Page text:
(Editor’s note: This is part of an occasional series on California’s hemp industry. To read the previous installment, click here.)
(This story has been updated to correct the spelling of Cecilia Aguiar-Curry’s name.)
California’s long-awaited legislation to legalize hemp-derived CBD in foods, beverages and cosmetics has been put on hold, rendering it dead on arrival for this legislative session.
The Senate Appropriations Committee put the bill in “Suspense,” a legislative maneuver that means the measure was set aside. Senators could take it up later, but the measure is likely on hold until at least 2020.
The bill stipulates that “a food, beverage or cosmetic is not adulterated by the inclusion of industrial hemp,” including extracts such as CBD.
The measure had been unanimously supported in a bipartisan, emergency push through the state Legislature and was widely expected to be signed into law by Gov. Gavin Newsom.
It would have reversed a 2018 stipulation from California’s health department that hemp-derived CBD can’t be added to foods.
The bill’s author, Democratic Assemblymember Cecilia Aguiar-Curry, said after the bill stalled that enforcement actions by the California health agency and local regulators are limiting residents’ access to the wellness benefits of hemp-derived products and also putting the agricultural industry and ancillary hemp and CBD businesses at a disadvantage.
“This position by the California Department of Public Health has put our state in an Alice-in-Wonderland world, where adult consumers can walk into a licensed marijuana dispensary and purchase all manner of recreational cannabis products, but they cannot legally purchase nonpsychoactive hemp products that they believe can bring them calm or reduce their pain,” Aguiar-Curry said in a statement.
“Without (the bill), we do not have any California standards or consumer-protection measures in place to regulate this market. This leaves our state at a competitive disadvantage, and our consumers with limited options.”
While California was looking to lead the discussion on establishing a framework for legalizing hemp-derived CBD as an ingredient, the delay is not surprising given California’s history and ongoing federal discussion on CBD, according to Michael Bronstein, co-founder of the American Trade Association for Cannabis and Hemp (ATACH).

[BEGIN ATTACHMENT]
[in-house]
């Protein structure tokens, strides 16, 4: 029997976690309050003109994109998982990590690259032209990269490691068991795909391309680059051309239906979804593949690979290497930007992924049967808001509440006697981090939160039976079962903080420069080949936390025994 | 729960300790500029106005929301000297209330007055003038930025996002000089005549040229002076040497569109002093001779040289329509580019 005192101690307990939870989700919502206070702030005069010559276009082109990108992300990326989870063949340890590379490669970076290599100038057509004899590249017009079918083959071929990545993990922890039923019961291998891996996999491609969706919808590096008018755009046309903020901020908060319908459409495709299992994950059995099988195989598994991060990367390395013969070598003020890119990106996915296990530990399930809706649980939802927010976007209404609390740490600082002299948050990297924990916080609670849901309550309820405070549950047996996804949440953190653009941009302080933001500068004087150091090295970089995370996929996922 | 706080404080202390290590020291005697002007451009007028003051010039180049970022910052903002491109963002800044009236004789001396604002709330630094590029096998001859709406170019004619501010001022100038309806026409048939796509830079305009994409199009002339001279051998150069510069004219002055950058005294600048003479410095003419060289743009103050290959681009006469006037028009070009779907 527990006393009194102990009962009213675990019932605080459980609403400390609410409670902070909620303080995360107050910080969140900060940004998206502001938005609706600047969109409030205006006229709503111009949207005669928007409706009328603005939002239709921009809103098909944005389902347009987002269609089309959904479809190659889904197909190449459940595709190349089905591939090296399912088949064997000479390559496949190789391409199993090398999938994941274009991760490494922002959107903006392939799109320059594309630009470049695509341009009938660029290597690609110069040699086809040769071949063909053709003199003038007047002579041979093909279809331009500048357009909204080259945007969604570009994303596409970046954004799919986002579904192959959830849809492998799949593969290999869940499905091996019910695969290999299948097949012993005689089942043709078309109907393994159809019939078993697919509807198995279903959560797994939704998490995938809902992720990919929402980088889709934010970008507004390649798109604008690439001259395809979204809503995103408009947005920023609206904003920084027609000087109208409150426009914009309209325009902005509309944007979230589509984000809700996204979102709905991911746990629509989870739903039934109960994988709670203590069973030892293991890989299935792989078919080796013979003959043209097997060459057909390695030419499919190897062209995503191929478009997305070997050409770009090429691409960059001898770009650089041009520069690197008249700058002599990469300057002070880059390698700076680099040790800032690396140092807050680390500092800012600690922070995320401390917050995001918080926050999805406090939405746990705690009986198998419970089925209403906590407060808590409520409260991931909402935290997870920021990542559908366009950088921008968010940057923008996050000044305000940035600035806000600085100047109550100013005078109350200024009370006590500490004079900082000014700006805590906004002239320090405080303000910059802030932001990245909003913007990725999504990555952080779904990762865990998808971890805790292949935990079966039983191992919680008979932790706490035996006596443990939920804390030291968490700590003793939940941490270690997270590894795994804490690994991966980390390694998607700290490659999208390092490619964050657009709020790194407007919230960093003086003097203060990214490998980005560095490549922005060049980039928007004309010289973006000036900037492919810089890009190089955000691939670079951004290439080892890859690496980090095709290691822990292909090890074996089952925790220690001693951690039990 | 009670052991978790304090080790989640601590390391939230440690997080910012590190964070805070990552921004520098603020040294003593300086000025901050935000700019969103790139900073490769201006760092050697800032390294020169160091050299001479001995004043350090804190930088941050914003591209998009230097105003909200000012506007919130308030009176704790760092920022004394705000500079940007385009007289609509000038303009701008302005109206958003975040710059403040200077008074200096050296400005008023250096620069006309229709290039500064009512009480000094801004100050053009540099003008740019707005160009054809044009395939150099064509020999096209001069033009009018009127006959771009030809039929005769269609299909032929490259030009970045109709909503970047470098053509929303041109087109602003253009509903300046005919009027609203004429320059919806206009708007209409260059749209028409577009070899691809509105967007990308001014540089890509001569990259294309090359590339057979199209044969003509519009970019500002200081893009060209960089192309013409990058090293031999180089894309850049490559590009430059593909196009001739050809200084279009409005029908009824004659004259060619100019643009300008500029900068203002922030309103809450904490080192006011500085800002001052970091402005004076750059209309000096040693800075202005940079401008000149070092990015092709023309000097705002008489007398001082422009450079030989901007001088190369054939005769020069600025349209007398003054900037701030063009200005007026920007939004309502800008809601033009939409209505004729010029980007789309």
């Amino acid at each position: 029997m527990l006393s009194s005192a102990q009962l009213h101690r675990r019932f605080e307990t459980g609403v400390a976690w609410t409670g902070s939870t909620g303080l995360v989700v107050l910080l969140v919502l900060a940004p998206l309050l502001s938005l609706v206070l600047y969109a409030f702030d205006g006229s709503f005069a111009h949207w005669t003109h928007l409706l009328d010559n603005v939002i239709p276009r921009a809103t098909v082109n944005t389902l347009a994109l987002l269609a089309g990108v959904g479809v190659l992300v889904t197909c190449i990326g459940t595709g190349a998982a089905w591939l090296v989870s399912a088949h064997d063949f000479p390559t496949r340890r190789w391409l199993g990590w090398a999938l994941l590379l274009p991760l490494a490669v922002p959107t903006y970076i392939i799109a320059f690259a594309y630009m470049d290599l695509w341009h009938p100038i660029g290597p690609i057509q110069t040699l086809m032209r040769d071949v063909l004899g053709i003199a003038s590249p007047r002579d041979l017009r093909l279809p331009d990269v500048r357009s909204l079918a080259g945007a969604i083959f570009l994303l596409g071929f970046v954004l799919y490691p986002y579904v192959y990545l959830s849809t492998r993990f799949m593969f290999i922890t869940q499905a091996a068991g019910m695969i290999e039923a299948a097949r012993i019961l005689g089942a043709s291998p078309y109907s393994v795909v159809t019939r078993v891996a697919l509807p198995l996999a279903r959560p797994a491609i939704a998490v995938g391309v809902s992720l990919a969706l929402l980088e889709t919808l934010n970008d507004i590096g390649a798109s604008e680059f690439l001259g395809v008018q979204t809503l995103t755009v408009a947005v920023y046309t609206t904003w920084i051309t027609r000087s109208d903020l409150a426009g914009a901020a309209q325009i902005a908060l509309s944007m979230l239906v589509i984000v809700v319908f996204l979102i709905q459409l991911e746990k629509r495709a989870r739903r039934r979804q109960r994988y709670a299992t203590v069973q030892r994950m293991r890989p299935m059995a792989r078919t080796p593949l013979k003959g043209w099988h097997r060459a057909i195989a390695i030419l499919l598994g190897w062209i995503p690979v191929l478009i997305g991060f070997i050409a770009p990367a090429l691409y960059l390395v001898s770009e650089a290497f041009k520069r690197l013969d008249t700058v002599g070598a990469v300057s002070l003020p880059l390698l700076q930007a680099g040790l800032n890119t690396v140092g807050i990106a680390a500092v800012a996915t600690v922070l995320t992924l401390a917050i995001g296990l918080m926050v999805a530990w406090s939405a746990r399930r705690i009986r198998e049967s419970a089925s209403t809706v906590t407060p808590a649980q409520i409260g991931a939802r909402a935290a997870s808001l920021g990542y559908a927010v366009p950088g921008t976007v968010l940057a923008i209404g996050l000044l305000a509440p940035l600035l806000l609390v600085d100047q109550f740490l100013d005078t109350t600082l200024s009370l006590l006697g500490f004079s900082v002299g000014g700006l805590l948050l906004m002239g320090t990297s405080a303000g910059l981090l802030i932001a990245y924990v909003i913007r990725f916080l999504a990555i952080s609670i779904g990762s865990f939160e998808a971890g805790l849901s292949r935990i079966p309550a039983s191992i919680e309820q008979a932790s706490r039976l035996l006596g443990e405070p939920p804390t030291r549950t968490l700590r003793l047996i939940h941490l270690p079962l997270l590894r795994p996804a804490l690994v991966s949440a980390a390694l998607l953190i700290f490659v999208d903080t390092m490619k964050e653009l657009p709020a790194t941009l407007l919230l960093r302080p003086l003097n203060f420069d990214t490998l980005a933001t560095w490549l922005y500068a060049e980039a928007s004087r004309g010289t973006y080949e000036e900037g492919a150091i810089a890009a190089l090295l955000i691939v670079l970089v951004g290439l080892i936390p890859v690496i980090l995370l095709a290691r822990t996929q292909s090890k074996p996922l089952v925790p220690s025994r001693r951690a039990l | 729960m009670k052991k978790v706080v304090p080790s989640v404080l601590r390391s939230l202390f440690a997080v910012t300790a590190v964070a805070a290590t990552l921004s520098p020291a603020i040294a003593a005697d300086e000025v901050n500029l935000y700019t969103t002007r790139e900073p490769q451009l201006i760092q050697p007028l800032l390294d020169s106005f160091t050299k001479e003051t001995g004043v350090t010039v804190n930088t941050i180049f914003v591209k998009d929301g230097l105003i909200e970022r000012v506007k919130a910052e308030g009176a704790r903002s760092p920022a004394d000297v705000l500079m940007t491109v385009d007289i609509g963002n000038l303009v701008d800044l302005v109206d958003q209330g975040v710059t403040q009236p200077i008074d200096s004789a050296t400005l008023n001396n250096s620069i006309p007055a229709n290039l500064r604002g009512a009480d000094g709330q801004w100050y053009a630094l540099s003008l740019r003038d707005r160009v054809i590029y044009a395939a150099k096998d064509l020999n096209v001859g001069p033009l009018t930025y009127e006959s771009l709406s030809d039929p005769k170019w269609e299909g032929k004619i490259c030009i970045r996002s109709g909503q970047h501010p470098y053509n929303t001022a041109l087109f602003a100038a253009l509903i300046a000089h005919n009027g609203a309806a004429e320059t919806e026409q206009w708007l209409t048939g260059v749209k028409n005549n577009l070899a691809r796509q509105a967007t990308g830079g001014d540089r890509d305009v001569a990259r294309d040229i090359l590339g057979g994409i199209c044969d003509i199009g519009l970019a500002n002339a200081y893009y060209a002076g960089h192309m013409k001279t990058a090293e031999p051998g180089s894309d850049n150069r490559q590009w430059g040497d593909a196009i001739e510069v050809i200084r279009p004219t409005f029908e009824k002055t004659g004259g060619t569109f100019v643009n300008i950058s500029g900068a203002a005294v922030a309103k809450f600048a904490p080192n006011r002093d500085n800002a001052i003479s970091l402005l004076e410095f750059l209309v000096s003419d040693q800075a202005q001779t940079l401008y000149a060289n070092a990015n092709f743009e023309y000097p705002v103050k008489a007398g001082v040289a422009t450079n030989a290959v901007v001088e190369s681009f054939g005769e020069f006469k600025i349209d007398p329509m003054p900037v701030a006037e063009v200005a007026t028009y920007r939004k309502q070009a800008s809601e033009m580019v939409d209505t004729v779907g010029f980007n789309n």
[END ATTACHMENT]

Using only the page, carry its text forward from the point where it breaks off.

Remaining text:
“As the (U.S. Food and Drug Administration) is formulating policy on CBD, they’re taking a look at some of the patchwork legislation that’s been put in place at the state level and also seeing how states are going to react and making decisions about what they’re seeing in these markets,” Bronstein told Hemp Industry Daily.
“And from the state-level perspective, people are looking for clarity from the federal government as they bring their plans in front of the federal government. So a lot of agencies are having to make their own decisions with what little guidance they have right now.”
Try for 2020
Aguiar-Curry said the governor tasked her to work with his staff this fall to resolve concerns regarding food safety related to CBD and rules associated with selling products in marijuana dispensaries.
“I am confident that we will have a bill ready for the governor to sign at the beginning of next year, so that our California hemp farmers and producers of hemp-CBD can take advantage of this new multibillion-dollar opportunity,” Aguiar-Curry said.
Laura Drotleff can be reached at [email protected]